Andy Campbell is not new to politics. He’s been active in municipal government as a member of the RTM, and as such has had an opportunity to help shape Branford politics. Now he’s seeking an even bigger political role, running for second selectman on the Democratic ticket along with incumbent First Selectman candidate .
Q: What made you decide to run?
A: I was looking to get back into town government and after I got back on the RTM this opportunity presented itself. [Earlier this year announced he would not run for re-election.] The opportunity was there and I thought I could work with the First Selectman. I thought I could help and I was very fired up and enthusiastic about returning to town government. I thought I could do the job. I do enjoy municipal government, especially here in Branford.
Q: What sparked your political hiatus?
A: In 2003 I decided not to run. I had been on the RTM six years before that. At the time my wife and I were anticipating a third child – we now have four. It was really about making the bed times. Our youngest child is now 5 years old and that’s not so much an issue right now.
Q: Is there one project you’d like to see addressed first should you win in November?
A: I want to make sure that volunteer organizations and volunteer boards and commissions are well supported. It’s very, very valuable work they do. My big deal right now is the Branford Early Childhood Collaborative, which offers low cost or no cost solutions. I see Branford as a whole as being reliant on all of the volunteers. Their work helps foster civility, appropriate government, appropriate civic engagement. These things can all be supported. Without them, the effect can be eroding away of the community spirit that we’re all reliant on.
Q: Which of your personal or professional traits do you think would be most beneficial to you as second selectman?
A: Most of what I do is being a kid’s lawyer. I’m court appointed to represent children. As such, I feel for the little guy – people without money, parents, family trees. I tend to solve problems that exist in the real world. I know they require hard solutions, hard paths to success. I can be rather determined and strong-headed, but I absolutely abhor failure. It’s not an option. I work to find a solution. So I guess the associated traits would be optimism, determination, pragmatism.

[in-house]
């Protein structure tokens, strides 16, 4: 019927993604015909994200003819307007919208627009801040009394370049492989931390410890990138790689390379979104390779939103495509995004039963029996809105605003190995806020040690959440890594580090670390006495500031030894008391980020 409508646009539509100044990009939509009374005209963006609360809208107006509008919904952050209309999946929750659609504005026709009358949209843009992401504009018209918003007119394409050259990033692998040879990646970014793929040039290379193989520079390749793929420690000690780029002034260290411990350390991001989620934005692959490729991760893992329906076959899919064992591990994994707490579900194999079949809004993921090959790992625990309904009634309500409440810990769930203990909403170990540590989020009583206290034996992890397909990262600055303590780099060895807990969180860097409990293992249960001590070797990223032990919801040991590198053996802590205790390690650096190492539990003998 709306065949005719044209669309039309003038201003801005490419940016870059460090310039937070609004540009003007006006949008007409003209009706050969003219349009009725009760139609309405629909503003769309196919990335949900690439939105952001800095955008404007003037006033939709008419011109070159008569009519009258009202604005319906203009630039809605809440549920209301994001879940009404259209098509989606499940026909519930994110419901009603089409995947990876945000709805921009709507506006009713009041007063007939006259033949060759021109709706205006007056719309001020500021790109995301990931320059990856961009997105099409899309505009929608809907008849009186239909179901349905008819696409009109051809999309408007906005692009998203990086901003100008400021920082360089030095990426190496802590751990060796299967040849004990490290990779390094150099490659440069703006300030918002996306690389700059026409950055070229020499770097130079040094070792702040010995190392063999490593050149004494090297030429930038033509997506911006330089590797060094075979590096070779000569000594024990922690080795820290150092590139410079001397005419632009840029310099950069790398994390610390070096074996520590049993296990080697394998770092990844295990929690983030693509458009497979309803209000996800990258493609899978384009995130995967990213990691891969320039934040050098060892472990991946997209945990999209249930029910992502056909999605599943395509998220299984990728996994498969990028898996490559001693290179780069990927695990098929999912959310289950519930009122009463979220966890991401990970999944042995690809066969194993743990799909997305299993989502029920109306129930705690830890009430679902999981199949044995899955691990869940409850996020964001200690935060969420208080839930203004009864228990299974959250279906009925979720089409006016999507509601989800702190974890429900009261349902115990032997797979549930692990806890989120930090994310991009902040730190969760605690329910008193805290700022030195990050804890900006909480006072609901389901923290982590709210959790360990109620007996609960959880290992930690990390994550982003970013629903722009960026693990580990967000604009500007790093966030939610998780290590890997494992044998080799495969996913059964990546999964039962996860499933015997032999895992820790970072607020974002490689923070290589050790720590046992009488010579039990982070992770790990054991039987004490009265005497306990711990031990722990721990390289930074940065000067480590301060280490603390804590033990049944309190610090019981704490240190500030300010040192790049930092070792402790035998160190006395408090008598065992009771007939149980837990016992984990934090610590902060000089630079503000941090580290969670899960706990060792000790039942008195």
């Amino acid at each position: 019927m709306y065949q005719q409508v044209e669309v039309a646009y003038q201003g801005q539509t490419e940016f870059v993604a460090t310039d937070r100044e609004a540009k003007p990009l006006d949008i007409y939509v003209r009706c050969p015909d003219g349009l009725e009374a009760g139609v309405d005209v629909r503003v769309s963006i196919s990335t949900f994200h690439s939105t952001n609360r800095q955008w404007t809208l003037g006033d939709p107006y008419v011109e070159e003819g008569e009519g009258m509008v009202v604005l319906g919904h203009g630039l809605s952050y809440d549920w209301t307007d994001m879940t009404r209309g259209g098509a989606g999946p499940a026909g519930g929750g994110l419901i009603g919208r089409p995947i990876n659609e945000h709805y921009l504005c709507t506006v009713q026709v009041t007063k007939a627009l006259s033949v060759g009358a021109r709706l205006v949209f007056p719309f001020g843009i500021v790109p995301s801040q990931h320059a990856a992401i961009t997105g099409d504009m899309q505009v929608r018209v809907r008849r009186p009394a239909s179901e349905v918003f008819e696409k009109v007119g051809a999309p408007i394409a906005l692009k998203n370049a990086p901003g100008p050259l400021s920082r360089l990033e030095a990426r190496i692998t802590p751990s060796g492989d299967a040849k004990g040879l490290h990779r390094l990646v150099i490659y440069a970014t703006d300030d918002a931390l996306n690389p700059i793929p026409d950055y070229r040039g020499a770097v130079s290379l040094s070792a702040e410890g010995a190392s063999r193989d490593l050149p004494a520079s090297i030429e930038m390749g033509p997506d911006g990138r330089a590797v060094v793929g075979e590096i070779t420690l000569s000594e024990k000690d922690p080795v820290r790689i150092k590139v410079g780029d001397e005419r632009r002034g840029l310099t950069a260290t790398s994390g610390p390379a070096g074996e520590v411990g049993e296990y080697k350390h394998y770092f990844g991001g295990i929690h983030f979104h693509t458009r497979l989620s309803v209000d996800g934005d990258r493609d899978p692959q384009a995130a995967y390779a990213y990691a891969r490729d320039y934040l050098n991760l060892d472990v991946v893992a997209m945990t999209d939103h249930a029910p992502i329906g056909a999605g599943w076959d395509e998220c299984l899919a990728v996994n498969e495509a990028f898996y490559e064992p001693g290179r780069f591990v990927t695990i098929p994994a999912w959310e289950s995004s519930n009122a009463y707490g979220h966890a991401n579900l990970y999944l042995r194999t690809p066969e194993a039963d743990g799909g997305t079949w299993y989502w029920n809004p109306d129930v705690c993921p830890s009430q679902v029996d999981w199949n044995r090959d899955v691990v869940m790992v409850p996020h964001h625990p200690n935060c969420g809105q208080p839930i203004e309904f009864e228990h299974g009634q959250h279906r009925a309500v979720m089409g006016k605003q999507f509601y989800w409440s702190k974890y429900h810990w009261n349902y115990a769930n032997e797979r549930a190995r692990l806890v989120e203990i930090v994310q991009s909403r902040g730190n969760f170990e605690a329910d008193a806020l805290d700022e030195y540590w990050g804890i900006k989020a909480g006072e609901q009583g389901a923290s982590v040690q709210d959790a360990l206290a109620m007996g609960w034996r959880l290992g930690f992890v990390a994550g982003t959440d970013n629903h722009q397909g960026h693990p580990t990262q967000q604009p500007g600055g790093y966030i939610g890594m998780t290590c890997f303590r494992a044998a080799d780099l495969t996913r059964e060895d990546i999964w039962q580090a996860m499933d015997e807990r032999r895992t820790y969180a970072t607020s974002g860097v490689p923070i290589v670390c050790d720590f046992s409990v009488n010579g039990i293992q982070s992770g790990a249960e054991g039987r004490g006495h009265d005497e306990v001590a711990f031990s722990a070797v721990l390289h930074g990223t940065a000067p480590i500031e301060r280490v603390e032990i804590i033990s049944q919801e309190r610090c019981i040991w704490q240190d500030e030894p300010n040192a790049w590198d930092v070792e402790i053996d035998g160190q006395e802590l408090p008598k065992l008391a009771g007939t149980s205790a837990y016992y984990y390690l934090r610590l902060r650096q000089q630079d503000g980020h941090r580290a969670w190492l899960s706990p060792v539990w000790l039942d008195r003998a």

Q: Why do you want to be second selectman?
A: I want to give back to the community that’s given me so much. My wife and kids and I do feel extraordinary [lucky] living here. It’s a nice place. I’ve been interested in government a long time – the process of government... and, joining a winning team is easy.
Q: What do you think of your party and its goals for Branford?
A: I believe the local Democrats are very invested in the future of Branford. It’s also chock full of good people. I used to be DTC chairman. I find that I’m in agreement with the Democratic Party, which is why I’m a Democrat.
Q: What do you think of the Republican Party?
A: I believe the Republican Party is well intentioned regarding what’s best for Branford as they see it. I can’t speak to their goals because I’m waiting for further articulation. I’m waiting for the Republicans to express what their goals are. I truly respect, admire and look up to many of them [but] I would like to hear more from the Republicans.
Q: Is there anything coming from the Republican camp that you think could hurt your campaign?
A: I could complain about things like the commercial vacancy rate. We disagree on the numbers. The Republicans say 25 percent, Unk puts it closer to 12 percent. But that’s not a problem for a campaign, it’s just a number. [More important to me is] the disaffection that many Americans have for government right now, substantially due to the economy. People look at deficits in Washington and Hartford. But [in Branford] we’re paying our bills. The town is well run and has been for a long time. What I don’t want is for some level of despair that exists there generally to sink down to town level. There are education plans, health plans, transportation plans going on. These are sorts of things that are percolating constantly.
Q: Win or lose, do you think you would run again?
A: Sure. I would like to be involved.
Q: What kind of economic development would you like to see in Branford?
A: I want the town to grow smart. I think that includes the essentials of the Bob Dow Plan [pursuing development on the outskirts of town, off of I-95 exits, to help attract nonresidents of Branford], but obviously it goes beyond that. The Plan of Conservation and Development, long term that’s going to be really kind of building to the edges of the Dow Plan, which I favor. Also long term, exporting a reputation of educational excellence. That will drive economic development. The census demographics show that we are trending away from young families. We can choose to attract anybody we want to our town. If we attract young families we should strengthen the real estate market and [the number of] skilled employees coming to the town. Also, by focusing on kids I think we can cure some of the problems – for example, domestic violence, nutrition. Does it spur economic development to help drive down poverty? I think so. If employers are considering coming to Branford, they want to see parks, a thriving downtown, good schools. Employers should love those sorts of things because they’re good for their employees.
Q: What do you think you and First Selectman Anthony DaRos would bring to Branford if you win in November that your opponents wouldn’t?
A: The experience and desire to solve the town’s problems in these tough times.